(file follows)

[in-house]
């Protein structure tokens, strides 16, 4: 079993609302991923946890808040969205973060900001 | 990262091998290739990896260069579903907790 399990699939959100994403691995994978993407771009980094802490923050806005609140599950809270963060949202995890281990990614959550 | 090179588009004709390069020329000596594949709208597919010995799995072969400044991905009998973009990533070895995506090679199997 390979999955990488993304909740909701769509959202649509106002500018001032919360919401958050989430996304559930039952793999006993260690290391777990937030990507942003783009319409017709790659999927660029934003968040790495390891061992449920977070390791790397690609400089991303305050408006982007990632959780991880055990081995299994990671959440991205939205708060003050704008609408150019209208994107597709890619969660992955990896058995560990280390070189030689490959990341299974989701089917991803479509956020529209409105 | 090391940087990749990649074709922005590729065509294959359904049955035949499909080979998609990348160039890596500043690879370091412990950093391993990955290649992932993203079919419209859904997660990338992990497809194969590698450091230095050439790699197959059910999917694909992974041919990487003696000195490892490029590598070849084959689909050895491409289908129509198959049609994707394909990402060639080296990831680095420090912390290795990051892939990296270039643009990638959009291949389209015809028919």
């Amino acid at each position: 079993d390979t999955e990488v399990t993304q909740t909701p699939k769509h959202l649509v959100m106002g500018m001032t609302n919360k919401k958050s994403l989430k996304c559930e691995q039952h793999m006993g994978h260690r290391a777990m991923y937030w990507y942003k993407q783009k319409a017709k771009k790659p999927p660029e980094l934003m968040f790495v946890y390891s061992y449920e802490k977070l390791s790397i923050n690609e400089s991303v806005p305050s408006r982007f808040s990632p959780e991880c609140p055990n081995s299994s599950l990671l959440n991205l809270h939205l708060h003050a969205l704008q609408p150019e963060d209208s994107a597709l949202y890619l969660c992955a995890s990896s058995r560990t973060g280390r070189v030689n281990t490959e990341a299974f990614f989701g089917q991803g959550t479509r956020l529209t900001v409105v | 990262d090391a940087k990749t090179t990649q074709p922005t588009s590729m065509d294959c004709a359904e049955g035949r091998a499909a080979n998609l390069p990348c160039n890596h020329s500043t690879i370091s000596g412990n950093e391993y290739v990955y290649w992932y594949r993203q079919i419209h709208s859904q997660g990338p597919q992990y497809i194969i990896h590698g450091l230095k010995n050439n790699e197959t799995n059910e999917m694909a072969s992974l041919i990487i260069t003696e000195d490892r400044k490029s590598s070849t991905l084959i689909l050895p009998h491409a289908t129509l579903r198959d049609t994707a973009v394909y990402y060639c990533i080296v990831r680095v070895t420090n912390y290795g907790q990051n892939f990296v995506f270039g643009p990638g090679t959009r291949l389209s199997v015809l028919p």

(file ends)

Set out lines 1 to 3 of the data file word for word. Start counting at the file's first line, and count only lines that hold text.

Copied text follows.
[in-house]
């Protein structure tokens, strides 16, 4: 079993609302991923946890808040969205973060900001 | 990262091998290739990896260069579903907790 399990699939959100994403691995994978993407771009980094802490923050806005609140599950809270963060949202995890281990990614959550 | 090179588009004709390069020329000596594949709208597919010995799995072969400044991905009998973009990533070895995506090679199997 390979999955990488993304909740909701769509959202649509106002500018001032919360919401958050989430996304559930039952793999006993260690290391777990937030990507942003783009319409017709790659999927660029934003968040790495390891061992449920977070390791790397690609400089991303305050408006982007990632959780991880055990081995299994990671959440991205939205708060003050704008609408150019209208994107597709890619969660992955990896058995560990280390070189030689490959990341299974989701089917991803479509956020529209409105 | 090391940087990749990649074709922005590729065509294959359904049955035949499909080979998609990348160039890596500043690879370091412990950093391993990955290649992932993203079919419209859904997660990338992990497809194969590698450091230095050439790699197959059910999917694909992974041919990487003696000195490892490029590598070849084959689909050895491409289908129509198959049609994707394909990402060639080296990831680095420090912390290795990051892939990296270039643009990638959009291949389209015809028919």
């Amino acid at each position: 079993d390979t999955e990488v399990t993304q909740t909701p699939k769509h959202l649509v959100m106002g500018m001032t609302n919360k919401k958050s994403l989430k996304c559930e691995q039952h793999m006993g994978h260690r290391a777990m991923y937030w990507y942003k993407q783009k319409a017709k771009k790659p999927p660029e980094l934003m968040f790495v946890y390891s061992y449920e802490k977070l390791s790397i923050n690609e400089s991303v806005p305050s408006r982007f808040s990632p959780e991880c609140p055990n081995s299994s599950l990671l959440n991205l809270h939205l708060h003050a969205l704008q609408p150019e963060d209208s994107a597709l949202y890619l969660c992955a995890s990896s058995r560990t973060g280390r070189v030689n281990t490959e990341a299974f990614f989701g089917q991803g959550t479509r956020l529209t900001v409105v | 990262d090391a940087k990749t090179t990649q074709p922005t588009s590729m065509d294959c004709a359904e049955g035949r091998a499909a080979n998609l390069p990348c160039n890596h020329s500043t690879i370091s000596g412990n950093e391993y290739v990955y290649w992932y594949r993203q079919i419209h709208s859904q997660g990338p597919q992990y497809i194969i990896h590698g450091l230095k010995n050439n790699e197959t799995n059910e999917m694909a072969s992974l041919i990487i260069t003696e000195d490892r400044k490029s590598s070849t991905l084959i689909l050895p009998h491409a289908t129509l579903r198959d049609t994707a973009v394909y990402y060639c990533i080296v990831r680095v070895t420090n912390y290795g907790q990051n892939f990296v995506f270039g643009p990638g090679t959009r291949l389209s199997v015809l028919p």